Giant squids

            I definitely can't disagree with the giant squids comment. =)

            We've been using RUP SE (where "SE" is an abbreviation for "We at Rational need to make some more money, so we're going to slap a suffix onto our process and produce new training courses, and we know most project managers and non-technical architects will buy whatever we sell"). I've had to do a lot of sequence diagrams to realize service interfaces and such. You shouldn't even think about Spring when doing this. Doing that design work is all about realizing operations and what the inputs and outputs should be. Spring has nothing to do with that.

            My opinion is that Spring doesn't come into play until the implementation begins (and I'm talking solely about the Spring container; for things like Spring MVC or Spring's JDBC framework, you'll want to talk about those things at the design level). Spring will be your way of resolving dependencies instead of writing stupid ServiceLocator classes. So really, using Spring should thin down your design because you won't have to spend time designing ServiceLocator classes or PropertyManager classes or any other ugly things like that.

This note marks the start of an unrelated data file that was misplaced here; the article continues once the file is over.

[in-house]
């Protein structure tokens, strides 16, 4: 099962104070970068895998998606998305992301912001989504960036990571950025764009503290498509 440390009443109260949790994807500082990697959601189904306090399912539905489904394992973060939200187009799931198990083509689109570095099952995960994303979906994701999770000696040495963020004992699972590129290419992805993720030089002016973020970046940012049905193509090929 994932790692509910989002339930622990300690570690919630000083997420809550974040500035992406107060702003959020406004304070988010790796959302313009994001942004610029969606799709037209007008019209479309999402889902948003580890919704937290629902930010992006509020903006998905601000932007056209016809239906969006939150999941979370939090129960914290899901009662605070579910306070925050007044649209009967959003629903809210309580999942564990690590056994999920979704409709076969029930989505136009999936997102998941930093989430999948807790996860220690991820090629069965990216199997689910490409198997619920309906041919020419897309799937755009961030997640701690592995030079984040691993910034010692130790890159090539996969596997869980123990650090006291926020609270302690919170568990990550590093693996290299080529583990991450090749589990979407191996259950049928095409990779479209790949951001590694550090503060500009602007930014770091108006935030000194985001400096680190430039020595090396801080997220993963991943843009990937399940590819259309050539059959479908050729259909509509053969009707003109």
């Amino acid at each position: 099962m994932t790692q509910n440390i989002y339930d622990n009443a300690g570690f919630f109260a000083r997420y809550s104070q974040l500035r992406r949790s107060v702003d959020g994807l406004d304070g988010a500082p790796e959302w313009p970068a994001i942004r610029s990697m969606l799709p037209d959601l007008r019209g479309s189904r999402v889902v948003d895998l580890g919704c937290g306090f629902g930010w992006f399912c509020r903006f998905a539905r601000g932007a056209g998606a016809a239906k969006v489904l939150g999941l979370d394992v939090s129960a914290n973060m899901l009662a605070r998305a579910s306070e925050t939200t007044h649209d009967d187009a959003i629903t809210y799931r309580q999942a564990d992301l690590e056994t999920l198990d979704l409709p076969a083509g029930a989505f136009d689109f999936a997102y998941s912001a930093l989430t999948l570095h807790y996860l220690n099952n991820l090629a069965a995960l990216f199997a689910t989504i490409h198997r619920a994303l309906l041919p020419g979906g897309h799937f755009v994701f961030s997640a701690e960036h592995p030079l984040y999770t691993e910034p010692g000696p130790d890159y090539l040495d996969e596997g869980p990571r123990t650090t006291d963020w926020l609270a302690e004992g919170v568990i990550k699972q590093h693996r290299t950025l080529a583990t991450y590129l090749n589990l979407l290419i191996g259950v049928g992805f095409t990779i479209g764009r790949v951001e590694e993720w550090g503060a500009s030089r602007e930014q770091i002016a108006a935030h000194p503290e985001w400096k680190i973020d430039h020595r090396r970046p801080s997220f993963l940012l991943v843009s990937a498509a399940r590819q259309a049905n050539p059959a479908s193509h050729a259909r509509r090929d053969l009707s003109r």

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            • #7
              One point I find worth noting is that, during design, whenever I find myself spending most of the time on drawing sequence diagrams depicting how the tiers are calling each other, I would remind myself that I wasn't really designing. IMO, for each application, its uniqueness(as far as design is concerned) lies in the domain model, not the tiers. How the tiered architecture works should not be the focal point during design. Spending a lot of time drawing 31 various instances of "web controller calls service facade which in turn calls the DAO" sequence diagram doesn't really help understanding, let alone modeling, a particular system. Unfortunately, I have seen many projects whose designers grew a complacency out of the sequence diagrams, and totally neglected the domain model, which therefore almost always turned out to be anemic at best, or worse, a bunch of C structs.